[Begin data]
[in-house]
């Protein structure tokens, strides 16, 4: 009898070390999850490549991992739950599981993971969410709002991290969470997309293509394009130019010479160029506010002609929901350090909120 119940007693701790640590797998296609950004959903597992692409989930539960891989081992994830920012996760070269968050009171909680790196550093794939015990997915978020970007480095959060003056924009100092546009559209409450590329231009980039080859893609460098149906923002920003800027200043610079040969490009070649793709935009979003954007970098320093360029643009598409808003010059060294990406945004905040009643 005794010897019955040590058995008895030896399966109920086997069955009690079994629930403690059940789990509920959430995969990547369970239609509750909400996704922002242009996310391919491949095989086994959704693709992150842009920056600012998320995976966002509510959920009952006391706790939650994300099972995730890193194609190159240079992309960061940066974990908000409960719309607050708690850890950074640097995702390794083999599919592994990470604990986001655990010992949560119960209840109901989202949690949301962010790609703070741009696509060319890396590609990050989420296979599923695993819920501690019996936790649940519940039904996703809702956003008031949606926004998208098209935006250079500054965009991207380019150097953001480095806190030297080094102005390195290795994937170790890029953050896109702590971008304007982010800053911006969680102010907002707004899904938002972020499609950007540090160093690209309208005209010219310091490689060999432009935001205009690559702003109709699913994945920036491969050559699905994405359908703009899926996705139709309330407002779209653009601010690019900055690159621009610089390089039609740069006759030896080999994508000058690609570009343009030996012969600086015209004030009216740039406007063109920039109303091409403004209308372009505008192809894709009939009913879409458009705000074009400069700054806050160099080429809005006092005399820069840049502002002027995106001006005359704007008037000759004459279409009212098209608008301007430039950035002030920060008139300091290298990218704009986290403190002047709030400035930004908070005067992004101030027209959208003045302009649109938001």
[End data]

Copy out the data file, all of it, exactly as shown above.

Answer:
[in-house]
């Protein structure tokens, strides 16, 4: 009898070390999850490549991992739950599981993971969410709002991290969470997309293509394009130019010479160029506010002609929901350090909120 119940007693701790640590797998296609950004959903597992692409989930539960891989081992994830920012996760070269968050009171909680790196550093794939015990997915978020970007480095959060003056924009100092546009559209409450590329231009980039080859893609460098149906923002920003800027200043610079040969490009070649793709935009979003954007970098320093360029643009598409808003010059060294990406945004905040009643 005794010897019955040590058995008895030896399966109920086997069955009690079994629930403690059940789990509920959430995969990547369970239609509750909400996704922002242009996310391919491949095989086994959704693709992150842009920056600012998320995976966002509510959920009952006391706790939650994300099972995730890193194609190159240079992309960061940066974990908000409960719309607050708690850890950074640097995702390794083999599919592994990470604990986001655990010992949560119960209840109901989202949690949301962010790609703070741009696509060319890396590609990050989420296979599923695993819920501690019996936790649940519940039904996703809702956003008031949606926004998208098209935006250079500054965009991207380019150097953001480095806190030297080094102005390195290795994937170790890029953050896109702590971008304007982010800053911006969680102010907002707004899904938002972020499609950007540090160093690209309208005209010219310091490689060999432009935001205009690559702003109709699913994945920036491969050559699905994405359908703009899926996705139709309330407002779209653009601010690019900055690159621009610089390089039609740069006759030896080999994508000058690609570009343009030996012969600086015209004030009216740039406007063109920039109303091409403004209308372009505008192809894709009939009913879409458009705000074009400069700054806050160099080429809005006092005399820069840049502002002027995106001006005359704007008037000759004459279409009212098209608008301007430039950035002030920060008139300091290298990218704009986290403190002047709030400035930004908070005067992004101030027209959208003045302009649109938001």